The Daybreak Prayer

A broken air conditioner and the scorching heat of the New Mexican summer sun left us no choice but to roll down the windows of our old truck, letting the wind whip through. From the center bench, poised like a king on the throne of his blue car seat, my four-year-old son sang the words of our favorite country song at the top of his lungs.

God is great, beer is good, and people are crazy.

Even in the whipping wind, I was impressed with my hunting partner’s vocals. I won’t ever forget the joy. Our mission (so I thought) was to chase Javelina in the wilderness of southern New Mexico, me with bow and arrow and he as my lookout in the kid-carrying backpack. But looking back, what the Father was bringing on that trip was much more than meat for the freezer. Years later, I’m just beginning to see how sacred those hours of car time were for connection with my son and his soul’s formation.

A decade later, I can see the transforming possibility of seizing the daily car time Cherie and I still have now with 13-year-old Joshua and 10-year-old Abigail. Over the past few years, I’ve learned a bit more of what makes car time particularly rich. The field of neuroscience demonstrates that humans are wired with neurons that mirror the mental and emotional processes of other humans. These mirror neurons “read” the emotional experiences of others expressed through body language and emotional cues. Then the neurons in the observer sync with the other’s emotional state to create a shared mental process across an invisible space. Simply put, when one human attunes to another, he is able to feel, know, and experience some of what the other is experiencing as if it were his own experience. (1)

I see now that our hours and hours of car time are an opportunity to take advantage of the function of mirror neurons. As my kids and I attune to each other, we are forming each other’s emotional experiences. Deeper than words, this proximity allows us to place pins of orientation on the map of our kids’ interior worlds, heart-pins that could prove to be one of our greatest contributions to their direct experience of God and his Kingdom.

Over the years, the substance of our car time has changed: the VeggieTales songs and our own rendition of “People Are Crazy” have given way to sometimes playful, sometimes deep conversation. Our car time has also birthed an emerging daily prayer, a prayer co-created over time with the Spirit to be accessible and formational for each of our hearts.

Perhaps this prayer is best named as a sort of centering liturgy. What began as the Carpool Prayer has formed into The Daybreak Prayer. The first year, our 1.0 version was simply leading the kids out loud through putting on the armor of God. After almost a decade of formation, we’re on the 7.0 version. This prayer continues to work in us and we through it. With every emerging version, we feel invited deeper and deeper into God’s Kingdom.

As I listen to my children pray each morning, I am trusting that these realities are being threaded into them. I hope this prayer produces fertile soil and provides seed that will, in time, establish deep roots in both of them, roots that can weather seasons of plenty and also seasons of lack because they have been grounded in the Goodness of God and the reliability of God’s Kingdom.

We approach our Daily Prayer with four clear portions. Parts one and two, I (or Cherie) pray out loud, leading the family.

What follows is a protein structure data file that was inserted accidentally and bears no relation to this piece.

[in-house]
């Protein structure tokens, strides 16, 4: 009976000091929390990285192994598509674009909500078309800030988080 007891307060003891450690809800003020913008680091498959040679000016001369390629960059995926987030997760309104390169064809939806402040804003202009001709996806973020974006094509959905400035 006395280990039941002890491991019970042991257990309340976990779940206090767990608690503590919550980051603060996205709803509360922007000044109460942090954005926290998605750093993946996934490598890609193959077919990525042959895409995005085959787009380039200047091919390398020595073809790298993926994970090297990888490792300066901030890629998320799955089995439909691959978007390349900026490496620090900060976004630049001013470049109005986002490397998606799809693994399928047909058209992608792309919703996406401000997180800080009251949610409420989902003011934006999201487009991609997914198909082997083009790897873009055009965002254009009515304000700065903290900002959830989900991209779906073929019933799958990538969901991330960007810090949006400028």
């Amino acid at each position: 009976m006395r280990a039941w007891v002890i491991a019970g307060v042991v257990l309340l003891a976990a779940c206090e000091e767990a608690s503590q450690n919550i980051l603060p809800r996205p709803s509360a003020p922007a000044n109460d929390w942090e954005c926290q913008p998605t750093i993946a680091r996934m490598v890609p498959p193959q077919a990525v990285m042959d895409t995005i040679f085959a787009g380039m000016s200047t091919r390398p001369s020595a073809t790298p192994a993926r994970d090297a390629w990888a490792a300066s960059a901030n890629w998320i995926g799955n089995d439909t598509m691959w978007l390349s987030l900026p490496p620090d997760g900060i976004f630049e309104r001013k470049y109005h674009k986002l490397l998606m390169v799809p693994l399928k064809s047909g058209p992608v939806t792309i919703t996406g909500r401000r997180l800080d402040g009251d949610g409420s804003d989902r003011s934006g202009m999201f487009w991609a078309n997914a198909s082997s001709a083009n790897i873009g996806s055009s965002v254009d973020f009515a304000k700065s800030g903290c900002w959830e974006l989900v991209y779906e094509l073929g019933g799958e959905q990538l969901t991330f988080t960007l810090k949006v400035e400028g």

Part 1: Consecration

We begin our time with consecrating our kingdom—all that God has entrusted to our care. Each day we flow with this uniquely as we’re led; here is an example of what this portion looks like:

Father, Jesus, Holy Spirit, we center our gaze upon your great Heart and Love. We declare your goodness and generosity. We consecrate our kingdom to your Kingdom. We consent to you and your leadership and give you say over everything you have entrusted to our care. We give you our body, soul, heart, mind, will, and imagination. We give you our family, our home, our vehicles, our finances, and all of our relationships. We give you our schools and our work. We give you all our friendships and life and walk and calling. Everything we have and everything we are, we consecrate to you.

Part 2: Enforcing Kingdom Authority

The Kingdom of God operates on authority. In maturing as warriors, we learn to walk in the authority of Jesus, resisting evil and exercising God’s power to enforce the Kingdom of Love and Life in the particulars of the domain entrusted to our care. Again, this prayer is unique each day, but here is an example of what this portion looks like:

Father, thank you that through the death of Jesus, you have disarmed the power, authority, and rule of evil. Through his resurrection and ascension, you have established your authority over all creation. Jesus, our brother and King, thank you for granting to us all the authority granted to you by our Father. (2) We choose to take our place in your authority. We enforce your Kingdom in our kingdom. We enforce your rule. Through Jesus crucified, resurrected, and ascended, we enforce God’s authority in our kingdom on earth as it is in Heaven. Jesus, we agree with your intentions, and we give you full say over everything you’ve entrusted to us. We intentionally open the gates of our kingdom to your Kingdom. (3)

Part 3: Our Liturgy

After we follow God’s lead in consecrating our kingdom and enforcing God’s Kingdom authority in our kingdom, we thoughtfully pray this prayer, together and out loud:

Father, thank you that our story begins with you and ends in the restoration of all things. (4)  

We choose to trust that you love us with the same love you have for Jesus. (5) Therefore we will not to give way to fear. (6)

We agree with who you are. We agree with what you are doing. We agree with how you are doing it. (7)

We ask for a revelation of your affection today. (8)

We ask that you would make the impossible possible. (9)

We put on the armor of God: (10)

The shoes of the Gospel

The belt of truth

The breastplate of righteousness